We have presented the discovery of HATP26b, a transiting Neptunemass planet. Below we discuss the physical properties of this planet, and compare them to the properties of similar planets; we comment on the possibility that the planet has undergone significant evaporation, on the significance of its orbital eccentricity, and on the possible presence of additional bodies in the system; and we discuss the prospects for detailed followup studies.
4.1. Physical Properties of HATP26b
Figure 9 compares HATP26b to the other known TEPs on a massradius diagram. With a density of , HATP26b is significantly less dense than the four other Neptunesize planets with well measured masses and radii (Uranus, Neptune, GJ 436b, HATP11b). For Kepler4b, Kipping & Bakos (2010a) find a large uncertainty on the radius which results from significant uncertainties on the eccentricity and the transit impact parameter. Kepler4b may be comparable in size to GJ 436b and HATP11b, or it could be even less dense than HATP26b.
From the theoretical models of Fortney et al. (2007), HATP26b has a radius that is well above the maximum radius of for a planet lacking a hydrogenhelium envelope (i.e. a planet with a 100% waterice composition). The bestfit mass and radius for HATP26b falls just below the 4 Gyr model with a 10 rocky core and 8 gas envelope, implying that a 4 Gyr model with a slightly higher core mass would provide a better match to the mass and radius. We note that the isochronebased age ( Gyr) and the activitybased age ( Gyr) for the HATP26 system are somewhat older than 4 Gyr, so the inferred coremass would therefore be somewhat smaller.
We also compare HATP26b to the theoretical models of Baraffe et al. (2008) which predict more significant inflation due to irradiation for low mass planets than do the Fortney et al. (2007) models. In this case the radius of HATP26b is intermediate between the and heavyelement enrichment models.
4.2. Evaporation
Observations of the transiting hot Jupiters HD 209458b and HD 189733b in the H i Lyman line have indicated that both planets are evaporating at a rate of up to g s (e.g, VidalMadjar et al., 2003; Lecavelier des Etangs et al., 2010). Prompted by the observations for HD 209458b, several theoretical studies have indicated that atmospheric evaporation is likely to be important for closein planets, particularly those with low surface gravities, such as hot Neptunes (see for example Lammer et al., 2003 and the review by Yelle et al., 2008). It has even been suggested that some closein Neptunemass and smaller planets may be the evaporated cores of planets which initially had masses comparable to Saturn or Jupiter (e.g. Baraffe, 2005). In the case of energylimited escape, the evaporative massloss is given by (see Erkaev et al., 2007, and Yelle et al., 2008; see also Valencia et al., 2010 and Jackson et al., 2010 for applications to CoRoT7b):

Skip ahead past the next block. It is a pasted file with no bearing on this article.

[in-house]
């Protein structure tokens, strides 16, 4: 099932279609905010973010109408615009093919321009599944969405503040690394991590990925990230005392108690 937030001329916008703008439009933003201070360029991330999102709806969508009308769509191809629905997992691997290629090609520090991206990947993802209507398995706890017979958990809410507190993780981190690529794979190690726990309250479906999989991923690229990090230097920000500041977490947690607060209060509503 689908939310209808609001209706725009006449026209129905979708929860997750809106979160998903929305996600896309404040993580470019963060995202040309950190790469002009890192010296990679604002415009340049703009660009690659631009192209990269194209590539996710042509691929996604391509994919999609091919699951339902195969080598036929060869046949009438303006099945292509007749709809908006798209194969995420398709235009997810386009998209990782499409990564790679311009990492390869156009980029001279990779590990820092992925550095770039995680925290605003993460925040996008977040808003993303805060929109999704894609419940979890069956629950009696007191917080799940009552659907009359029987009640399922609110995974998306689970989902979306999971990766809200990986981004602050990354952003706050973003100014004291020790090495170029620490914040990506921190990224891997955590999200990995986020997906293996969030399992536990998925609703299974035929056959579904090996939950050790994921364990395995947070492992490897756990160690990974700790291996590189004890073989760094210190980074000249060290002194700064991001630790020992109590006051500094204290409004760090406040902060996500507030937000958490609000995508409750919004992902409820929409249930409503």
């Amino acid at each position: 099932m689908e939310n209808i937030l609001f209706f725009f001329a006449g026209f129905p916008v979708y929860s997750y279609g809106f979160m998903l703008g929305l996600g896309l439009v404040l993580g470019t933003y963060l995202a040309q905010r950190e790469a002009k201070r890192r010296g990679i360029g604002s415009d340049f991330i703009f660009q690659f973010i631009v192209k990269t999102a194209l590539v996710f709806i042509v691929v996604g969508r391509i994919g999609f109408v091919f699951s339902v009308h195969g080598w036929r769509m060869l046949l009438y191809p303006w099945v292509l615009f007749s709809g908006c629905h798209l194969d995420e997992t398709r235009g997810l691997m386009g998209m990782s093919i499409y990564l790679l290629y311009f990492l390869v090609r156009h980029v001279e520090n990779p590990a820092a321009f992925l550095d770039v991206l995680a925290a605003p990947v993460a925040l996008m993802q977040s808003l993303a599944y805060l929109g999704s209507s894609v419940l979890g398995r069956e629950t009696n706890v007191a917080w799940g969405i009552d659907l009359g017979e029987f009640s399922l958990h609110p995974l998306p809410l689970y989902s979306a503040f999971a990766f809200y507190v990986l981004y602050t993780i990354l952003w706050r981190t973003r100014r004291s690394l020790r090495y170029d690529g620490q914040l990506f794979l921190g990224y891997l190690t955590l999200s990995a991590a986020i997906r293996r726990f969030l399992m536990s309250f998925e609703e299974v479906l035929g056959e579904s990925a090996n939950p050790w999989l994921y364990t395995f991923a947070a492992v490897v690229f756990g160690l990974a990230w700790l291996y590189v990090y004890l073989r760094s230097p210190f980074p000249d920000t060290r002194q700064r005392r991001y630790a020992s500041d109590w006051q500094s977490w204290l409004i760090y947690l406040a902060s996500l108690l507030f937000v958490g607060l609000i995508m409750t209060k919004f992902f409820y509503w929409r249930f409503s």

(1) 
where is the incident flux of extreme ultraviolet (XUV) stellar radiation, is the heating efficiency and is estimated to be for the case of HD 209458b (Yelle et al., 2008), and is a factor that accounts for an enhancement of the evaporation rate in the presence of tides, and is given by:
(2) 
where is the ratio of the Roche radius to the planet radius. Ribas et al. (2005) find that for solar type stars the XUV flux at 1 AU integrated over the wavelength range Å to Å is given by: